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Authenticity in social media: Often discussed, less understood, rarely achieved

6th Nov 2012 | Credits to Brooke Hovey

Google “authentic” and “social media,” and in approximately .29 seconds, you’ll see more than 31 million results. Yes, the word “authentic” continues to be one of the most overused and misused words in marketing today, yet in my opinion, it’s perhaps THE MOST important consideration for any brand engaging in social media.

Personally, I like the way Simon Sinek defines “authenticity” in Start With Why as having your WHY, HOW and WHAT in alignment. It’s consistently acting in accordance with your values and core purpose. Contrary to popular writing on the topic, authenticity, in and of itself, isn’t necessarily a good thing. After all, a jerk can be an authentic jerk if his (or her) actions consistently align with his reason for being. That said, I like to believe that most leading brands have noble values, and if they have clarity on their WHY, the real challenge becomes: How do they act authentically through every business decision and stakeholder interaction? This challenge becomes even more complex in a world changed by social media, and here’s why.

Every company employee is a representative of that brand. While this has always been the case, their voices are now amplified through social media, and they’re able to communicate directly with the company’s customers and other key stakeholders. This is true for the employee who posts to a personal Facebook and Twitter account and occasionally mentions work. And it’s even more true for brands’ social media community managers – the employees who publish content and engage brand fans and followers through Facebook, Twitter and other channels. This is a tremendous responsibility! And it’s not one that companies should take lightly.

Now, I’m not talking about the need for a corporate employee social media policy. Companies know this, and you’d be hard-pressed to find a big brand today that doesn’t have a policy in place. I’m talking about something that’s far more challenging: Having a crystal clear understanding of the company’s core purpose, and creating shared meaning across the company (and agency partners) so that every single social media interaction is truly authentic. This is what will separate companies from brands, and good brands from GREAT brands.

Through my experience, I’ve seen several factors that inhibit authentic social media engagement:

      Companies don’t have a clear sense of their “WHY” – their core purpose and reason for being. They’ve lost their way or, perhaps, never had clarity in the first place.
      They’ve failed to create shared understanding of their “WHY” across the company – often, as a result of rapid growth, poor internal communications, and even poor hiring.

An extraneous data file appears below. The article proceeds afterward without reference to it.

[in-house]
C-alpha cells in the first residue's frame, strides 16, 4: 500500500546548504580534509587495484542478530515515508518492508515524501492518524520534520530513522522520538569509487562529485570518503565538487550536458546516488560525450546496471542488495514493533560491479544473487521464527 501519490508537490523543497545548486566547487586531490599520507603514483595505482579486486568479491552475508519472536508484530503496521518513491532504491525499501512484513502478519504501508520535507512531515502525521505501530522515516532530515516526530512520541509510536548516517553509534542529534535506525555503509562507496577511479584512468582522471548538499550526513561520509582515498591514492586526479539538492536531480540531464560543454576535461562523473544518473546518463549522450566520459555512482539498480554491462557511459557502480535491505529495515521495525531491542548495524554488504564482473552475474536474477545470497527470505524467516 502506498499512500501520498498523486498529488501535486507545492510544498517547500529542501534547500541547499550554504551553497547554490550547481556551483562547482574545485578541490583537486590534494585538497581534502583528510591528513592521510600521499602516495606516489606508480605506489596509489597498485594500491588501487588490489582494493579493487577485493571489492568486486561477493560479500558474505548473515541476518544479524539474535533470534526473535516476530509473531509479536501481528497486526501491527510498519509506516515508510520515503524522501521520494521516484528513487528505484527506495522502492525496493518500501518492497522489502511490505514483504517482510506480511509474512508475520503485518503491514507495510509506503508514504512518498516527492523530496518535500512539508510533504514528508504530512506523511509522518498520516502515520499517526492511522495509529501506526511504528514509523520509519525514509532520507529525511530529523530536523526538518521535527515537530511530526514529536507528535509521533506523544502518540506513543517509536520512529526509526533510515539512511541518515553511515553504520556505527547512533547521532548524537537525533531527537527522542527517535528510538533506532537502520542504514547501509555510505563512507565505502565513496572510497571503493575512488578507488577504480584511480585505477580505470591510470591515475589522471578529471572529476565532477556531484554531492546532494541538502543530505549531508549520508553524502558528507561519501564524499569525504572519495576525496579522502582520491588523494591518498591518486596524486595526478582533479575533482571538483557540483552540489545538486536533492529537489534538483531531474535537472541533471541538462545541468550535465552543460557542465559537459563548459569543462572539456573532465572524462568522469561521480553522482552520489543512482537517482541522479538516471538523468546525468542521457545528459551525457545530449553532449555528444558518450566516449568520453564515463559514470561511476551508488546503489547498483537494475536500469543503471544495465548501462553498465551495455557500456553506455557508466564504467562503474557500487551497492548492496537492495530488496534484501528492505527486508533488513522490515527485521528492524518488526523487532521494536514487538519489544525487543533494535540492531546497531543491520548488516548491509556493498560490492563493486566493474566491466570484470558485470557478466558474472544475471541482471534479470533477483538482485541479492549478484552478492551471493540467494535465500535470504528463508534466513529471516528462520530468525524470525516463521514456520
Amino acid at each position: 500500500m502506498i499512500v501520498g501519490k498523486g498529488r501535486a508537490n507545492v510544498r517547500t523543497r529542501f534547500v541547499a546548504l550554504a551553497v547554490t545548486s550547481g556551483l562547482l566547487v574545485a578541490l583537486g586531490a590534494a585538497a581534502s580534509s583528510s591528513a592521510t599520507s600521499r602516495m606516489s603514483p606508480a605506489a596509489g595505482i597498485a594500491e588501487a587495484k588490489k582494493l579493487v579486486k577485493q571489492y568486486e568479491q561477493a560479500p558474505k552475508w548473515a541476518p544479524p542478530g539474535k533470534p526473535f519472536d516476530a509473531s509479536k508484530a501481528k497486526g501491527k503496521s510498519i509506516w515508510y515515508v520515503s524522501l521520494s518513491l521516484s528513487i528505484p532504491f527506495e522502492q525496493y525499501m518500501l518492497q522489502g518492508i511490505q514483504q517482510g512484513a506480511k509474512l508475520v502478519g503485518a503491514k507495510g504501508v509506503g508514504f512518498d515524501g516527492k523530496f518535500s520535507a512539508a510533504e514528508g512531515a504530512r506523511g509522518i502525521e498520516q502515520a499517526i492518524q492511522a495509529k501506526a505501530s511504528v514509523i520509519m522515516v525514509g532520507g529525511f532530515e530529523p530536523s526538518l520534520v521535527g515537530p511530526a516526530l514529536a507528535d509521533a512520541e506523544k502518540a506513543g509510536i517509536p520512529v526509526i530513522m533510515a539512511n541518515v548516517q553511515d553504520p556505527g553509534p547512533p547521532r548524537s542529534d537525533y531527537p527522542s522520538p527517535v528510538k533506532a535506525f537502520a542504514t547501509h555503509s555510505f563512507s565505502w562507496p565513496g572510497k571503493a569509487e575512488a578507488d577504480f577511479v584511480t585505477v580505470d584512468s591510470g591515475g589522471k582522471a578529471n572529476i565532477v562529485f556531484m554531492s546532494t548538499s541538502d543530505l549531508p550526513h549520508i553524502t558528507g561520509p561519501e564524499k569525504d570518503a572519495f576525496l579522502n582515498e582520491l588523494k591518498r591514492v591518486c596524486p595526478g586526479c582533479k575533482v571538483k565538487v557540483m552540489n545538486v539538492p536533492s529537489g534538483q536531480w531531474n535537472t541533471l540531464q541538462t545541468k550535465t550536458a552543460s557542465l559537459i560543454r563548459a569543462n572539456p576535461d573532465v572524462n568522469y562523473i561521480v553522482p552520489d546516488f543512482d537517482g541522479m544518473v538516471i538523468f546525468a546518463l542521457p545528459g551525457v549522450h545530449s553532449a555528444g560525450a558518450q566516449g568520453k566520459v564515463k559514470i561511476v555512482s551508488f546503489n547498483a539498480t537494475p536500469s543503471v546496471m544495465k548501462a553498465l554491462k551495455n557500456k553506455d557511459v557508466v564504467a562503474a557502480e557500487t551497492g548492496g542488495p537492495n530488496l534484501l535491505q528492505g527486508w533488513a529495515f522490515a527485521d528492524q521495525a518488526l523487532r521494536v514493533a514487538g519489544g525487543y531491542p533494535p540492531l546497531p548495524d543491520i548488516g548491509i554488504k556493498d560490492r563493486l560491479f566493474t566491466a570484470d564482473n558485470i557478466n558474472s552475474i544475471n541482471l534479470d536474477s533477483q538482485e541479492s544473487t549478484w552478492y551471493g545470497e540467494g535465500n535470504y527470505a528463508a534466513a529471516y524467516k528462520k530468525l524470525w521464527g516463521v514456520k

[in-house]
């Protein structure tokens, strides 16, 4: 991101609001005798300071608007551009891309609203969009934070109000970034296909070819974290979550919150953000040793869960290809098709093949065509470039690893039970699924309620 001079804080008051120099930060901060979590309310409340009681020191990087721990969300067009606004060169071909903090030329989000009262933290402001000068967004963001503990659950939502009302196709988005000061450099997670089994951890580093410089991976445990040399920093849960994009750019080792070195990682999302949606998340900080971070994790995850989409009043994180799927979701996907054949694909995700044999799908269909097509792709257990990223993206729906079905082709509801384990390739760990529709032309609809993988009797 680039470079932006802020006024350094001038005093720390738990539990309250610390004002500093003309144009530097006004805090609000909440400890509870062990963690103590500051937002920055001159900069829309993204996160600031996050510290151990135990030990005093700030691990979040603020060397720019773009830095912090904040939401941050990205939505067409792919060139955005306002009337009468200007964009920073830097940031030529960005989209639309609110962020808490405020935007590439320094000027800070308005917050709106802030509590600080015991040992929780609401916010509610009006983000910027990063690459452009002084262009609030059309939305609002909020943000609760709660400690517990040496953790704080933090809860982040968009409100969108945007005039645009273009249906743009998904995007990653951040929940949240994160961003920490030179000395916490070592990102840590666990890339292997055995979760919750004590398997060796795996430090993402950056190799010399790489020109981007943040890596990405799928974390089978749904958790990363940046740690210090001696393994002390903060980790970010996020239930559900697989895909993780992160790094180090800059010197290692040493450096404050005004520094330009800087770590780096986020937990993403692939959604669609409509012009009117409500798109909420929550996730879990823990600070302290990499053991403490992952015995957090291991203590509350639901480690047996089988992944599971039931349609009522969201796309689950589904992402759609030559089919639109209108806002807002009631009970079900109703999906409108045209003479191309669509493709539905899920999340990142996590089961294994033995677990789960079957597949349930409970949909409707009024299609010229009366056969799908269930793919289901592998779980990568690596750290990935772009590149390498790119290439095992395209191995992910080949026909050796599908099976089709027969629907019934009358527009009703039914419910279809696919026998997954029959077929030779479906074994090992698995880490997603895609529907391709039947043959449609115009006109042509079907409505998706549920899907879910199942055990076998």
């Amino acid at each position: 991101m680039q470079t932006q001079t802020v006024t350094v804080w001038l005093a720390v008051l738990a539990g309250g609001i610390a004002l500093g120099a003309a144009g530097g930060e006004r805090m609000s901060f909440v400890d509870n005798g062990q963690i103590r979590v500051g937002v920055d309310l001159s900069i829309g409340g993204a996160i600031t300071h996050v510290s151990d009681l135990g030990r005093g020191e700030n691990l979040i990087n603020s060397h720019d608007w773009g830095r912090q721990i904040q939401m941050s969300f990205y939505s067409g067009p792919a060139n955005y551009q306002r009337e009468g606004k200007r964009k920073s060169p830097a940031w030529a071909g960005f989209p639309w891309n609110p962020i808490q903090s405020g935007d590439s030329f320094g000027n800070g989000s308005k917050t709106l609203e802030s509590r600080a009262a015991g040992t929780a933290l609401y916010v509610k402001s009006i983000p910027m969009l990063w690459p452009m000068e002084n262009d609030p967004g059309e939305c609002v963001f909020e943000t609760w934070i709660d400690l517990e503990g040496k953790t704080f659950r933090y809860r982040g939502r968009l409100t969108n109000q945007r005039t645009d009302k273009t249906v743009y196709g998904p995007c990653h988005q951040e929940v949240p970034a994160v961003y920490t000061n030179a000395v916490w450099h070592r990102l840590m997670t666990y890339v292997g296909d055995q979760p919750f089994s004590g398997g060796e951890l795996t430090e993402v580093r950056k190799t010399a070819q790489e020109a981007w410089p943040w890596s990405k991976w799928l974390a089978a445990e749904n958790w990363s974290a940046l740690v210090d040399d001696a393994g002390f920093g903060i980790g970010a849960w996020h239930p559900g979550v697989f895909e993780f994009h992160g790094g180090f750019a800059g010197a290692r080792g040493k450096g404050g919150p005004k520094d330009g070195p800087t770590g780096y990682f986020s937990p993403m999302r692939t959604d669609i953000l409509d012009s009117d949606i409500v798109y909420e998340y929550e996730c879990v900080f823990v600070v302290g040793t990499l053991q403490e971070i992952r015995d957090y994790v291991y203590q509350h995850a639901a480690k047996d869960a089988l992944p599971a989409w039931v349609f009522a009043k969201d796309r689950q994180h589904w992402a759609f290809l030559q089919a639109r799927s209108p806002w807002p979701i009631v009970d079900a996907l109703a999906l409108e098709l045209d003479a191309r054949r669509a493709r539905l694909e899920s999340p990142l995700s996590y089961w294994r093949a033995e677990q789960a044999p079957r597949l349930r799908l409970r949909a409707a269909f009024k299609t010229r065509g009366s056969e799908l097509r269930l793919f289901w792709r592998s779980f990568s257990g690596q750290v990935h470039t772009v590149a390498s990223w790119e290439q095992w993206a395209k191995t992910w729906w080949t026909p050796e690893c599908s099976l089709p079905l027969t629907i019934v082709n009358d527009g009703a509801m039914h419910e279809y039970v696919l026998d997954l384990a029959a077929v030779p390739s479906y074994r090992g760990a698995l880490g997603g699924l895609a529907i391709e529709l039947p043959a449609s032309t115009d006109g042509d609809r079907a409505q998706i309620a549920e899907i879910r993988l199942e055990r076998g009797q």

They’ve delegated social media engagement and community management to the lowest level employee (the intern, in some cases), with the misguided belief that it’s a mindless task, and using Facebook socially equips someone apply it in business.
      They’ve delegated social media engagement to an agency without a proper brand immersion and onboarding.


As you can see, the potential for disconnect is present at multiple levels, and large decentralized brands are perhaps the most vulnerable. So what can companies do about this? I’d offer the following advice:

      If you haven’t already, take time to identify and clearly articulate your “WHY.” In most companies, the best approach involves a small core team of senior executives and founding/veteran employees.
      Invest in internal communications so that ALL employees (HQ and field, corporate and franchise, senior and junior) understand the “WHY.” Engage employees often and through multiple communications channels – online and off.
      Hire employees who share the same “WHY” – particularly employees who will be engaging with stakeholders directly through social media.
      Give careful consideration to the employee(s) you place in a social media community management role. Being a Facebook or Twitter power user isn’t a sufficient qualification. This person should have an intimate understanding of the brand, embody its values, possess strong interpersonal skills, and know how to craft engaging content through multiple media.
      Enhance social media training to include a focus on authentic engagement. Illustrate what that means at company X through examples (i.e., Based on our “WHY,” how do we act in social media? How do we talk? What guides our decisions?). Don’t let training stop at policies (what not to do), generic best practices, and the “ins and outs” of social media channels and tools. That’s the easy stuff.
      Recognize employees and celebrate examples of authentic social media engagement as they happen.
      Treat agencies as partners, not just vendors – particularly if they’re involved in the company’s social media efforts (e.g., content, influencer engagement, community management support). Demand a team that truly understands your brand – not just their discipline. And invest in giving them a deep brand immersion so they’re able to provide authentic counsel and ideas, just as if they were employees of the company.

Perhaps most importantly, as companies craft their social media strategies, I’d encourage them to not get caught up in the technology – the latest shiny object – and to lose sight of the fundamentals of brand-building and marketing. At the end of the day, a successful strategy depends on knowing your audience, knowing yourself, and engaging authentically.